Zoe describes being discriminated against at work for union activity. We explain how the Equal Opportunity Act relates to her situation, and how the Commission can help people who have a similar experience.
"Later that week, my manager spoke to me about the meeting. He was angry that I’d arranged the meeting and said that I was trying to undermine him. He said I was ‘a troublemaker’ who needed to ‘learn to fit in’."
“I was working casually at a textile factory and I really enjoyed the flexibility of my shifts. Management introduced a new policy that required everyone to be there in the morning by 8.00 am. It didn’t bother me – I had my own car and didn’t live too far away – but lots of my colleagues had young kids and I knew they’d struggle to make the new rostering work.
I’ve acted as a union representative before, so I arranged a meeting with the rest of the staff to discuss ways to approach management about renegotiating the clock-on time. We came up with some ideas and I started putting together some notes for us to take to management.
Later that week, my manager spoke to me about arranging the meeting and said that I was trying to undermine him. He said I was ‘a troublemaker’ who needed to ‘learn to fit in’. It seemed like such an overreaction – I was just trying to help us have a constructive conversation, not cause trouble. He said that if I kept it up, he’d be more than happy to reduce my shifts. I couldn’t take that risk; I really depended on regular shifts to earn a living.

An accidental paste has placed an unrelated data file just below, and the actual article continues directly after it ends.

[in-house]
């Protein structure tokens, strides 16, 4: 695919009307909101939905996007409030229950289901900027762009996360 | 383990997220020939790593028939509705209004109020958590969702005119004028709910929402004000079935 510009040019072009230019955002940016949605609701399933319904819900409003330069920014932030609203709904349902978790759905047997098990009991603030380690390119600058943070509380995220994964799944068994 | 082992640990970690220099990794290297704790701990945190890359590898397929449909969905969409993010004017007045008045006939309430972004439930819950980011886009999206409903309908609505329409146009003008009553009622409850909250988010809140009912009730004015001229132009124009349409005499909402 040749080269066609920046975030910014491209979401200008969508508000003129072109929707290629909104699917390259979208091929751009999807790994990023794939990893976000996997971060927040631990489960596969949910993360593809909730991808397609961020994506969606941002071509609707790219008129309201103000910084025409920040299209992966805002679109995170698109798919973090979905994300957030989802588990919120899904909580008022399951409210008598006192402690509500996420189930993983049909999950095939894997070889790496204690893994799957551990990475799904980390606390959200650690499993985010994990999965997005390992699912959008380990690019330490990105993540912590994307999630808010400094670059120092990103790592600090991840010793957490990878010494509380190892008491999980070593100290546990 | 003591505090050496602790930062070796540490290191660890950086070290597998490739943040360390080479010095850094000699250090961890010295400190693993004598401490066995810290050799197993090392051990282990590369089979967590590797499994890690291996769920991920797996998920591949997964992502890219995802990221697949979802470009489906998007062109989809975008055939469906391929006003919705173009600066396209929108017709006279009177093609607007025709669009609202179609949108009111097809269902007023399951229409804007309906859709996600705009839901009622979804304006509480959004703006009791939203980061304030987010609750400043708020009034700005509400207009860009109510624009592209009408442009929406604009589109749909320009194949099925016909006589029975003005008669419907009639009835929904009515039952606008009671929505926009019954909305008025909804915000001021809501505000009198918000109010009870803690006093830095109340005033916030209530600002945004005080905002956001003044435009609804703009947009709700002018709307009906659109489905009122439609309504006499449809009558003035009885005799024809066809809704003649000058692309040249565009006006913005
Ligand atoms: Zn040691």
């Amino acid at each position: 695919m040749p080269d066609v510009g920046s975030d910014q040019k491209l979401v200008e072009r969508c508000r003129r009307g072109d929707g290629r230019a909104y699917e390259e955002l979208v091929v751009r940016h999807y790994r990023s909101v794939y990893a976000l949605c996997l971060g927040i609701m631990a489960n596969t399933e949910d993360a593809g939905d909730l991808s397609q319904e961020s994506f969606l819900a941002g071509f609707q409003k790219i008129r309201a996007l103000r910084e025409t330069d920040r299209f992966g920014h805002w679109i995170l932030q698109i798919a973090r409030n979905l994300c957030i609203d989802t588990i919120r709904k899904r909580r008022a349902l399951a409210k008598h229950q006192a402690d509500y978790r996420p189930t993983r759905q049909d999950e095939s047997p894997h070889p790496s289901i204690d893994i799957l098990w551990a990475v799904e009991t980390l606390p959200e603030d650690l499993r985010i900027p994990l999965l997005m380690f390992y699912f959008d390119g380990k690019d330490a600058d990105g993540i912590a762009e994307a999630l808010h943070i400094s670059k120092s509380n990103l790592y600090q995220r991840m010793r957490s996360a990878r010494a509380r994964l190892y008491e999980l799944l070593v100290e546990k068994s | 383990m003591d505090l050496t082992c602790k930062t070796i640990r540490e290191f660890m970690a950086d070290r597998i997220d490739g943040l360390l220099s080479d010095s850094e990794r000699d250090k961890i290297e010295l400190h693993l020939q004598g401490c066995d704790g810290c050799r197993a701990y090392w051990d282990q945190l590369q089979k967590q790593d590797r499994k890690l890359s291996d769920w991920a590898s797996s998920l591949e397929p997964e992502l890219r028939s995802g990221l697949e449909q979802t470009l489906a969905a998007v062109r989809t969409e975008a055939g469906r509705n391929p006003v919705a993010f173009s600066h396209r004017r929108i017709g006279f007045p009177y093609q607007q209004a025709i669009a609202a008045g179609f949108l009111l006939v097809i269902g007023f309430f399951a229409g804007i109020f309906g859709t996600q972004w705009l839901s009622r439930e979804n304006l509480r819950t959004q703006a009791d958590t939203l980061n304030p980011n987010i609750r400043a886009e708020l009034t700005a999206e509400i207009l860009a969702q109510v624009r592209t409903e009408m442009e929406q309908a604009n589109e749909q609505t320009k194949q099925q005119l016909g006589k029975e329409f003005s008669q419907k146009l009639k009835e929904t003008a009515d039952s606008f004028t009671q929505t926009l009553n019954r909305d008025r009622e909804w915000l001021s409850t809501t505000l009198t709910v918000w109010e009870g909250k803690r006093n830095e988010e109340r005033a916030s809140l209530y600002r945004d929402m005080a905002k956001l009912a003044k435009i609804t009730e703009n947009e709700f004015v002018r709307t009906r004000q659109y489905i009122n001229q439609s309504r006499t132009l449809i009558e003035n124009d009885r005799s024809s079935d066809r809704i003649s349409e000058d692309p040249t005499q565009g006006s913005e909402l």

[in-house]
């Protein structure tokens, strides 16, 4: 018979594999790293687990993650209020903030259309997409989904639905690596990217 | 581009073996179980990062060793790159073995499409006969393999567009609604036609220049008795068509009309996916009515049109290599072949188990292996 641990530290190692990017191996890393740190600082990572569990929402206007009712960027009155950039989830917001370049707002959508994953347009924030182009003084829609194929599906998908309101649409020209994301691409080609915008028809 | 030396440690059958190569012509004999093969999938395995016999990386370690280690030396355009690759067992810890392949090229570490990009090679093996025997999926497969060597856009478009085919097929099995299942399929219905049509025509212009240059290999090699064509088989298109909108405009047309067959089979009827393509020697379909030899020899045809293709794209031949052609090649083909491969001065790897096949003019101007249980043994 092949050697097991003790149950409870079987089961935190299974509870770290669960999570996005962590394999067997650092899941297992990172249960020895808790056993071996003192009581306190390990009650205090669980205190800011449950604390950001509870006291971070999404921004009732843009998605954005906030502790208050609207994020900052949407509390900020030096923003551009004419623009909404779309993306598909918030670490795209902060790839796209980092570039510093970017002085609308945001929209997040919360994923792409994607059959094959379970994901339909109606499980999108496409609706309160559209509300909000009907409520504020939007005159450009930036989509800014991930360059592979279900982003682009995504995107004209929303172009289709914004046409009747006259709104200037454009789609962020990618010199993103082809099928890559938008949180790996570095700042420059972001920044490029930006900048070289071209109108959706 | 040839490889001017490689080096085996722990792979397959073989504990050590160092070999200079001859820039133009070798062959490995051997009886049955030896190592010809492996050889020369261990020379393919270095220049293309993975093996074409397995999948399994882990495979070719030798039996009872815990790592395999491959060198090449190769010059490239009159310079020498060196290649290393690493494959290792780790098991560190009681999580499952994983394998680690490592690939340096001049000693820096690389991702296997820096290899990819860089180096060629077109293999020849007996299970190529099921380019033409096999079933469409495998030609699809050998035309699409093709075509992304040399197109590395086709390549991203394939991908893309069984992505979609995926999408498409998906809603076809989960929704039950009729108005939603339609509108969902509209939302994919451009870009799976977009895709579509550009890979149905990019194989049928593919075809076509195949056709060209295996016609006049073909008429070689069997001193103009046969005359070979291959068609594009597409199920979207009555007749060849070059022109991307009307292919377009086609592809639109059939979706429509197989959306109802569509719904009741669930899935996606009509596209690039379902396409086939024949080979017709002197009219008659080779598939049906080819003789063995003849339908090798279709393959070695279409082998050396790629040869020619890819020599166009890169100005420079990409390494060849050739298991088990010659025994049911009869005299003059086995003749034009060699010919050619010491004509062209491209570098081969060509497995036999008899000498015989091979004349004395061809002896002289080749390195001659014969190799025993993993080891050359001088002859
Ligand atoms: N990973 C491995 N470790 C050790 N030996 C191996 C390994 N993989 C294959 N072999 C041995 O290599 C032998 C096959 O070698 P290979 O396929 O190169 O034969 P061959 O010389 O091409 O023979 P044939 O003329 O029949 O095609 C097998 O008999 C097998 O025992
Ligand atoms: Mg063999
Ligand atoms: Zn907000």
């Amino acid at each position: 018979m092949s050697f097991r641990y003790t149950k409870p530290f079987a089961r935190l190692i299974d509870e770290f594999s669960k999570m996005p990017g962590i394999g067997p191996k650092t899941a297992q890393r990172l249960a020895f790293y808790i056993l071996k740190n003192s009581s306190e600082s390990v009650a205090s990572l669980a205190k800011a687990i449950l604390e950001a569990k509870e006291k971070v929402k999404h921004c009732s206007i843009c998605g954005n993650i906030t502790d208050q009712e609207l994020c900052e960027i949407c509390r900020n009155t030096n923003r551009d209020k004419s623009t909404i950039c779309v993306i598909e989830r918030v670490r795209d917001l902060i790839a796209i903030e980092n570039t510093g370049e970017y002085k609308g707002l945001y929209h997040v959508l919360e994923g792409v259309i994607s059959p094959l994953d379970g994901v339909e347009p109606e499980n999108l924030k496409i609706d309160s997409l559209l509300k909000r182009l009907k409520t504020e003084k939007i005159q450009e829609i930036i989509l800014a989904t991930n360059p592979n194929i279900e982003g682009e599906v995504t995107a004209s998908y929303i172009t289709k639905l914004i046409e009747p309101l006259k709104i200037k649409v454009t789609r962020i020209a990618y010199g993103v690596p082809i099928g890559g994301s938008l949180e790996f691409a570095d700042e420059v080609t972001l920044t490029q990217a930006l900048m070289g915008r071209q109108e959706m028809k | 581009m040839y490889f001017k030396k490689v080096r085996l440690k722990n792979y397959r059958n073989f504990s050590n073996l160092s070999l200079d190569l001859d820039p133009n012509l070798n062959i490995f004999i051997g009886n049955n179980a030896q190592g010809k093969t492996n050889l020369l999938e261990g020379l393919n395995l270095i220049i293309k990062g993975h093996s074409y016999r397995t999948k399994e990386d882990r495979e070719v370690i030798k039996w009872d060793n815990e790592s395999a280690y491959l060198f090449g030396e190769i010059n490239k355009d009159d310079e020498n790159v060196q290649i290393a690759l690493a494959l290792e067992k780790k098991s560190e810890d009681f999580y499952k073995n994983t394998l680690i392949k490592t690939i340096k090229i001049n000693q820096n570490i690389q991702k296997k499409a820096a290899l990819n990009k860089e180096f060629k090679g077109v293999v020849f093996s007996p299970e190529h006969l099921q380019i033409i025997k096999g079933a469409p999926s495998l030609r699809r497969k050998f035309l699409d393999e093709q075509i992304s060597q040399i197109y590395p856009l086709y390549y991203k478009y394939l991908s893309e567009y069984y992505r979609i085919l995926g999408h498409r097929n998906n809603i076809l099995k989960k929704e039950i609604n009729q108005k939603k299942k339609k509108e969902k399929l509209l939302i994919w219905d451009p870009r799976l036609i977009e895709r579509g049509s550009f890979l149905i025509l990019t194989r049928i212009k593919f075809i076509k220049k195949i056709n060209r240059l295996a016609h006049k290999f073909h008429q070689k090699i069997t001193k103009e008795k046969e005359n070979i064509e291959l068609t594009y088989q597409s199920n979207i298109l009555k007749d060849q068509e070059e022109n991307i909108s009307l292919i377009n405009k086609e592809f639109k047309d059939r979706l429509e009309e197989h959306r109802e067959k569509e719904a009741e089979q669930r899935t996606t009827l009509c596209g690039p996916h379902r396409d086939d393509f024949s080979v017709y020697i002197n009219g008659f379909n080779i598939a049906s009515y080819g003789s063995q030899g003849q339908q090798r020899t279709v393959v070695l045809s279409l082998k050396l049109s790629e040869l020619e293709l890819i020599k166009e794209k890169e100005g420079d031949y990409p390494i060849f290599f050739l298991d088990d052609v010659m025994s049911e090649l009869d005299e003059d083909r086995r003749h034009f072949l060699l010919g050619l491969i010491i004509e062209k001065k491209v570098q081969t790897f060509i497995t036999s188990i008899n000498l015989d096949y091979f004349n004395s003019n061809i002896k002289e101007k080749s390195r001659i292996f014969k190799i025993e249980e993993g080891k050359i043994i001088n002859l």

I knew that you couldn’t be discriminated against for being part of a union, so I spoke to the Commission. They explained that industrial activity is one of the attributes protected by the law, and they arranged a meeting between me, the factory manager and a conciliator. Management agreed to revise the rostering policy and create a process for staff to request changes to shift start times.”
The incidents portrayed in this story are inspired by real complaints received by the Commission, but all names and other identifying details have been changed.
How does the law apply to Zoe’s situation?
In Victoria, it’s against the law for you to be discriminated against or bullied because of industrial activity – for example, being a member of a union.
The Equal Opportunity Act applies to employers of all sizes and covers all types of workers, including full-time, part-time and casual employees, agents and contract workers, and trainees and apprentices. Industrial activity discrimination is against the law in all stages of employment, including recruitment, returning to work after injury or illness, dismissal and retrenchment.
You can make a complaint
Get help from the Victorian Equal Opportunity and Human Rights Commission.
You can make a complaint to us if you think you have experienced:
If you wish, someone else can make a complaint for you. Find out how the Commission helps people resolve complaints.
We can also give you information about your rights.
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"When my manager started to bring up photos of me he’d seen or comments I’d made online, well, that’s when I started to feel uncomfortable. He was an OK guy, but he was way older than me and it just felt like a real power imbalance."